img_6255.jpg

Papa Murphy’s-Get it four ways

No more half and half limitations, Papa Murphy’s will let you dial in your topping choices four different ways on a single pizza. If you want a slice of plain cheese, Hawaiin, sausage & mushroom, and green olive you can now get them all nicely divided up in quarters—it’s great for the whole family.

Screen Shot 2019-02-27 at 8.02.51 PM

Sugar River Pizza-Skip the crust

If you’re sticking to a low carb or keto diet Sugar River Pizza Co. in Verona has got you covered—they’ve got a pizza bowl.  Take any of your favorite toppings and they’ll throw em in a bowl, smother them with cheese and serve it up with sides of sauce.  The best of pizza without the carb-heavy crust.

Toppers Pizza-Subbing Sauces

One of my all-time favorite switcharoos is swapping BBQ sauce for pizza sauce on the Meat Topper at Toppers, try it and you will forever bow down to its sweet, savory, salty, smokey awesomeness.  Also, step up your red sauce dipping game by giving the infamous Topperstix a spin with a side of pizza sauce (the sauce they put on pizzas) instead of the default marinara.

unnamed-1
Toppers Meat Topper with BBQ sauce

AJ’s Pizza-Get it thinner.

I’ve noticed that places that hand toss their own dough often stretch larges pizzas thinner.  I’ve found this to be especially true at AJ’s pizza in Verona, so I always opt for a large over medium.  I’m a thin-crust lover through and through so I’ll take whatever advantage I can to get my thins as thin as possible.

unnamed
Aj’s  Pizza in Verona

Simple adjustments can take our favorite pizzas from good to great.

Ordering a pizza straight off the menu is a lot like living the status quo—it’s easy—but it can be dangerous as we don’t realize what we’re missing out on—things can also get awfully mundane.

Jim Collins in his book Good to Great says “Good is the enemy of great.””Few people attain great lives, in large part because it is just so easy to settle for a good life.”

What pizza taught me:

There are many paths to achieving success, some are quicker than others. With the right mindset, we can not only push our pizzas from good to great but everything else in our lives as well.

What I’m eating: Scraping the toppings off a Pep’s supreme pizza.  The equivalent of my own pizza bowl (low carb hack to work on my spring break beach bod).

What I’m reading: Give and Take: Why Helping Others Drives Our Success Adam Grant.

Cover photo cred: low carb-pizza-thm-s-pizza-bowl-keto, My Montana Kitchen, October 27 2016 Sarah Hardy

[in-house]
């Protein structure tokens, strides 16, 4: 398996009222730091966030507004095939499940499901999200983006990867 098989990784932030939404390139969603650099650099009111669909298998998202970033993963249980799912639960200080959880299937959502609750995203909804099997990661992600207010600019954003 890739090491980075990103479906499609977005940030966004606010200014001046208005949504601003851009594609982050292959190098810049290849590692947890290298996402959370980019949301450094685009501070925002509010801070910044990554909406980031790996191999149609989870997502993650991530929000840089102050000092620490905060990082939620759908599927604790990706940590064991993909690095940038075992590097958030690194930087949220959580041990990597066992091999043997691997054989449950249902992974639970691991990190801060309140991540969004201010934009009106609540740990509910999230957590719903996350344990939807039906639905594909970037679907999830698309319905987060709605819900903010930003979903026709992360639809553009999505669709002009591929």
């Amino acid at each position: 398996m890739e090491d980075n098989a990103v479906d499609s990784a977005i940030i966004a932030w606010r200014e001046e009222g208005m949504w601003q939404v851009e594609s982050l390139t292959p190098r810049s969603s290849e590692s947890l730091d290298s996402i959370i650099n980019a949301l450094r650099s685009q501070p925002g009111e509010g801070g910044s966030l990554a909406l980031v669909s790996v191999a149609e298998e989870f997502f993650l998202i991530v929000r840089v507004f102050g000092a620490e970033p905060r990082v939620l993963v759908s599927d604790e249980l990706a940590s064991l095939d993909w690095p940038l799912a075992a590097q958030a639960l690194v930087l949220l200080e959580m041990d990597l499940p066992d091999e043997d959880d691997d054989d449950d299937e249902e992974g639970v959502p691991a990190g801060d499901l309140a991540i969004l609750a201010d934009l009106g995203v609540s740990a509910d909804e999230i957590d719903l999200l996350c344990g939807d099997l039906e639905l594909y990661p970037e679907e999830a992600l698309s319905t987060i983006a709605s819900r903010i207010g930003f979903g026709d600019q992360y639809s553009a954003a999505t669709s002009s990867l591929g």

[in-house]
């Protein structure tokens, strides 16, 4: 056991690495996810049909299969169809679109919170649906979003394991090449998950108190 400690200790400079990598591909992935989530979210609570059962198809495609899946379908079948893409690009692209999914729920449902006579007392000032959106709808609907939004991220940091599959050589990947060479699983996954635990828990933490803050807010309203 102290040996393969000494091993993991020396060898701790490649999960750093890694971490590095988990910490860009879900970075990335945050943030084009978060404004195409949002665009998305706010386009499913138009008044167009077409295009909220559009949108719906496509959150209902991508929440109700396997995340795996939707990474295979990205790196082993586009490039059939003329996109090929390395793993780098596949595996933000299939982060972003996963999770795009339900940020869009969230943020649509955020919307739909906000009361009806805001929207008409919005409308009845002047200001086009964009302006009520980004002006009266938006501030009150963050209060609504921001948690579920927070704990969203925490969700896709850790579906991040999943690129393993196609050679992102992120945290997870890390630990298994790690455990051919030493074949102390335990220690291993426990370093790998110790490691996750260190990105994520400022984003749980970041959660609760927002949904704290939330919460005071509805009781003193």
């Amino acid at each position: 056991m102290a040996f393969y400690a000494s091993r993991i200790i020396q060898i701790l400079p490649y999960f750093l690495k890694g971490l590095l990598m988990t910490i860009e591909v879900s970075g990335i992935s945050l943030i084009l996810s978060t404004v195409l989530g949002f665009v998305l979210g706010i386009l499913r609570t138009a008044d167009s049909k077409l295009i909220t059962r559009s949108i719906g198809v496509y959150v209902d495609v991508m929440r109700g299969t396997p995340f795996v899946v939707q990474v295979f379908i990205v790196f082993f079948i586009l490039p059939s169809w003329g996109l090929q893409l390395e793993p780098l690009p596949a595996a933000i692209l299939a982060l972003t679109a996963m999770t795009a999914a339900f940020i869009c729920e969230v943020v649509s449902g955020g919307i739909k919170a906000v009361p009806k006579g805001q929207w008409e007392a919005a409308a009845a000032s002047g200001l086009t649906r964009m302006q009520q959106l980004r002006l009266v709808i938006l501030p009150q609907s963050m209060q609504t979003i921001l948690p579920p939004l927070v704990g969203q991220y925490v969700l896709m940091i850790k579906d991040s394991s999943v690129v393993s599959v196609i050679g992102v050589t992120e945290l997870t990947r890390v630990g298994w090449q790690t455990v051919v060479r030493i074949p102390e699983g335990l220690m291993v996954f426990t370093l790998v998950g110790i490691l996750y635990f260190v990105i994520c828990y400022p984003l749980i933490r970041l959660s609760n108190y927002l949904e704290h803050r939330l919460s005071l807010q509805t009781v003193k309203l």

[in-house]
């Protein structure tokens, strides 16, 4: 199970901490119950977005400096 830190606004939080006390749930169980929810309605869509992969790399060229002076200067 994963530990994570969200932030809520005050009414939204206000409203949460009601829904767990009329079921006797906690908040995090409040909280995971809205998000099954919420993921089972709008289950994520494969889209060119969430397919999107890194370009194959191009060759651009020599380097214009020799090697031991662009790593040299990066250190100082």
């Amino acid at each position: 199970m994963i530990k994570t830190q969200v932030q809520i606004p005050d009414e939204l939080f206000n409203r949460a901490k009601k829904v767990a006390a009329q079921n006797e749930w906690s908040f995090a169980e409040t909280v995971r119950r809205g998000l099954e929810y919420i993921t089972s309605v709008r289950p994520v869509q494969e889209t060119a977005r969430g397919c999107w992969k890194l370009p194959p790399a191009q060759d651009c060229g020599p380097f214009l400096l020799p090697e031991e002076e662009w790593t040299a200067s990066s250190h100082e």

Madison Area “Must Haves” of 2019

“Focus is a matter of deciding what things you’re not going to do.” -John Carmack

Goal setting is serious business in the Luther household.  9-month-old Ellis is scooting towards the perfect crawl, Tess is dominating the Whole30 diet and I’m working on expanding my pizza expertise.

As I map my pizza eating curriculum for 2019 my natural urge is to go big:

  1. Try as many pizza places as possible (52 different pizzas in 52 weeks?).
  2. Travel the country on an epic pizza eating bender. 
  3. World pizzeria domination.
  4. Transcend space and time entering into a peaceful state of pepperoni and melty mozzarella bliss.

My pizza eating goals don’t lack any ambition, but with thousands of glorious, greasy options, limited free time and a baby where do I begin?

Every week I gather new recommendations, most of which are right in my back yard.  Madison’s got some diverse options, ranging from New York style to Neopolitan.

I’m not sure if it’s watching Tidying Up with Marie Condo on Netflix or reading about prioritizing in Gary Keller’s The ONE Thing, but the idea of narrowing my focus and pinpointing my aim locally is starting to sound like a worthy pursuit.

So, in 2019 I’m abandoning the idea of “going big or going home” and just focusing on going home—I’m compiling all the places in Madison that are overdue, have been overlooked or have just been put on the backburner.

2019 Pizza Goal List: Homing in on my hometown pizza.

Greenbush Bar- Downtown Madison

greenbush 2

Greenbush Bar is a name that pops up over and over again when polling Madison folks about their favorites.  It’s right off Regent Street and is tucked in the basement of the Italian Workman’s Club.  They serve up Sicilian style pizza in an old school setting complete with dangling Christmas lights.  Their notorious thin-crust creates lines into that basement that will leave you feeling like your waiting for a red cup at a college party.